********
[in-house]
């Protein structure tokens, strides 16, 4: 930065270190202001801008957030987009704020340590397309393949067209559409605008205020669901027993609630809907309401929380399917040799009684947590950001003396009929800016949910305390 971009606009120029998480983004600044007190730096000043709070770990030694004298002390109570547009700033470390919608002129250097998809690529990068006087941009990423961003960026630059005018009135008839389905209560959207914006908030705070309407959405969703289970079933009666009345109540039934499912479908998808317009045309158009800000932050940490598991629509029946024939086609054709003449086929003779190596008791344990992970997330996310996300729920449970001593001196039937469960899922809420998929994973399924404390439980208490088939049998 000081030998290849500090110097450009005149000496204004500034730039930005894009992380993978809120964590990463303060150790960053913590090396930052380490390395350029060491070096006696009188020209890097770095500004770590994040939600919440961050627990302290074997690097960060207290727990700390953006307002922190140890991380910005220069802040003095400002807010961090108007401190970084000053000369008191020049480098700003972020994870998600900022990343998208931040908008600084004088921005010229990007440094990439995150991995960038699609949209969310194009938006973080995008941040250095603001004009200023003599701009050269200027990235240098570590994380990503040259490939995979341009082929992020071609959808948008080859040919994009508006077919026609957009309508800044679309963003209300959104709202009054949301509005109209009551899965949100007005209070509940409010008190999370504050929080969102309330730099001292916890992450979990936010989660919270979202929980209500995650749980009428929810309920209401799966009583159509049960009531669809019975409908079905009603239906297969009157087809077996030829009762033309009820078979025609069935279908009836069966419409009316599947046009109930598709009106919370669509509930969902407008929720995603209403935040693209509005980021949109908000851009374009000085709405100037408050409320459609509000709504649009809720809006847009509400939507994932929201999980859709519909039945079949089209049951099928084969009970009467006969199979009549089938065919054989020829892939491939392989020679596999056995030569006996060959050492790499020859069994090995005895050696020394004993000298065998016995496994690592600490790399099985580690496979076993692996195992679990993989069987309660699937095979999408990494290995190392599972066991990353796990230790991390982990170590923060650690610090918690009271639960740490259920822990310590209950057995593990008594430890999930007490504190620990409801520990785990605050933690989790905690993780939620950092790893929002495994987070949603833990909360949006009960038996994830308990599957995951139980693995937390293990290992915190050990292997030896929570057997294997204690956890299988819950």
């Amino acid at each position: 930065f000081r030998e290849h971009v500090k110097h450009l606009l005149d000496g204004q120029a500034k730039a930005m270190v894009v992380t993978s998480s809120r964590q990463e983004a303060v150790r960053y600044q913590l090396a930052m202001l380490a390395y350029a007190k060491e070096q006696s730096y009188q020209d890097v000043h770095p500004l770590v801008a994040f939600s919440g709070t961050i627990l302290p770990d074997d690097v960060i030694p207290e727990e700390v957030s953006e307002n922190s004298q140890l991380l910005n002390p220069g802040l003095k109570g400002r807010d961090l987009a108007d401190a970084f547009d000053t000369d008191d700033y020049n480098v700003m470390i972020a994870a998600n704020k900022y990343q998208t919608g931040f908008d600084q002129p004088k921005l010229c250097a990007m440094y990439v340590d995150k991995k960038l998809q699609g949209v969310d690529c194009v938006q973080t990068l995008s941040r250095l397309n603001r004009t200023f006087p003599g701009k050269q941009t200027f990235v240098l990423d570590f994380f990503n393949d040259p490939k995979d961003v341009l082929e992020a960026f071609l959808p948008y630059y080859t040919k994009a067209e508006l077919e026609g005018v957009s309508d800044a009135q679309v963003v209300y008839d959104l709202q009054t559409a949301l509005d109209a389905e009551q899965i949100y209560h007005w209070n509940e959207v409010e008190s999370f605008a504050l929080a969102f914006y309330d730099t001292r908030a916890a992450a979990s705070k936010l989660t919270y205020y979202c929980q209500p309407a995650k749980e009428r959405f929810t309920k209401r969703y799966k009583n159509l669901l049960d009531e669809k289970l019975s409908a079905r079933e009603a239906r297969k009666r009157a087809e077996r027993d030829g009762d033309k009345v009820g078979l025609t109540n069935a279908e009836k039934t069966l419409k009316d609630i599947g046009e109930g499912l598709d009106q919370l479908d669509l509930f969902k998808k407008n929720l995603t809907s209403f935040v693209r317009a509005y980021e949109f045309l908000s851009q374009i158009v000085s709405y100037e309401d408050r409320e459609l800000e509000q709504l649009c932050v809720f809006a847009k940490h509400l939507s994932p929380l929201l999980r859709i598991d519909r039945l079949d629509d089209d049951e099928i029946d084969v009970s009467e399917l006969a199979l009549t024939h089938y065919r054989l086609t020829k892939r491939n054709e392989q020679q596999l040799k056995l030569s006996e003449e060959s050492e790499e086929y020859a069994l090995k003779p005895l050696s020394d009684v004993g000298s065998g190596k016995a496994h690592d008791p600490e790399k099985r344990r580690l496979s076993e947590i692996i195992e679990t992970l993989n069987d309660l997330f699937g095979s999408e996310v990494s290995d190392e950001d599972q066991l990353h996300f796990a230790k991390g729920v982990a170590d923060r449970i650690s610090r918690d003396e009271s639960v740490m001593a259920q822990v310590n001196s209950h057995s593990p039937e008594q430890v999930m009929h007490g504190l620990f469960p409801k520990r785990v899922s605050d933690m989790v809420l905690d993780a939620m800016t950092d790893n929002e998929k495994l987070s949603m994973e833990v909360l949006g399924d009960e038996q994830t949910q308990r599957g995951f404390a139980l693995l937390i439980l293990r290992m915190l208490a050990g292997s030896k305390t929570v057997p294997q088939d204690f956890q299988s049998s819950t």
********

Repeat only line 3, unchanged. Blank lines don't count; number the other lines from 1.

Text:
């Amino acid at each position: 930065f000081r030998e290849h971009v500090k110097h450009l606009l005149d000496g204004q120029a500034k730039a930005m270190v894009v992380t993978s998480s809120r964590q990463e983004a303060v150790r960053y600044q913590l090396a930052m202001l380490a390395y350029a007190k060491e070096q006696s730096y009188q020209d890097v000043h770095p500004l770590v801008a994040f939600s919440g709070t961050i627990l302290p770990d074997d690097v960060i030694p207290e727990e700390v957030s953006e307002n922190s004298q140890l991380l910005n002390p220069g802040l003095k109570g400002r807010d961090l987009a108007d401190a970084f547009d000053t000369d008191d700033y020049n480098v700003m470390i972020a994870a998600n704020k900022y990343q998208t919608g931040f908008d600084q002129p004088k921005l010229c250097a990007m440094y990439v340590d995150k991995k960038l998809q699609g949209v969310d690529c194009v938006q973080t990068l995008s941040r250095l397309n603001r004009t200023f006087p003599g701009k050269q941009t200027f990235v240098l990423d570590f994380f990503n393949d040259p490939k995979d961003v341009l082929e992020a960026f071609l959808p948008y630059y080859t040919k994009a067209e508006l077919e026609g005018v957009s309508d800044a009135q679309v963003v209300y008839d959104l709202q009054t559409a949301l509005d109209a389905e009551q899965i949100y209560h007005w209070n509940e959207v409010e008190s999370f605008a504050l929080a969102f914006y309330d730099t001292r908030a916890a992450a979990s705070k936010l989660t919270y205020y979202c929980q209500p309407a995650k749980e009428r959405f929810t309920k209401r969703y799966k009583n159509l669901l049960d009531e669809k289970l019975s409908a079905r079933e009603a239906r297969k009666r009157a087809e077996r027993d030829g009762d033309k009345v009820g078979l025609t109540n069935a279908e009836k039934t069966l419409k009316d609630i599947g046009e109930g499912l598709d009106q919370l479908d669509l509930f969902k998808k407008n929720l995603t809907s209403f935040v693209r317009a509005y980021e949109f045309l908000s851009q374009i158009v000085s709405y100037e309401d408050r409320e459609l800000e509000q709504l649009c932050v809720f809006a847009k940490h509400l939507s994932p929380l929201l999980r859709i598991d519909r039945l079949d629509d089209d049951e099928i029946d084969v009970s009467e399917l006969a199979l009549t024939h089938y065919r054989l086609t020829k892939r491939n054709e392989q020679q596999l040799k056995l030569s006996e003449e060959s050492e790499e086929y020859a069994l090995k003779p005895l050696s020394d009684v004993g000298s065998g190596k016995a496994h690592d008791p600490e790399k099985r344990r580690l496979s076993e947590i692996i195992e679990t992970l993989n069987d309660l997330f699937g095979s999408e996310v990494s290995d190392e950001d599972q066991l990353h996300f796990a230790k991390g729920v982990a170590d923060r449970i650690s610090r918690d003396e009271s639960v740490m001593a259920q822990v310590n001196s209950h057995s593990p039937e008594q430890v999930m009929h007490g504190l620990f469960p409801k520990r785990v899922s605050d933690m989790v809420l905690d993780a939620m800016t950092d790893n929002e998929k495994l987070s949603m994973e833990v909360l949006g399924d009960e038996q994830t949910q308990r599957g995951f404390a139980l693995l937390i439980l293990r290992m915190l208490a050990g292997s030896k305390t929570v057997p294997q088939d204690f956890q299988s049998s819950t």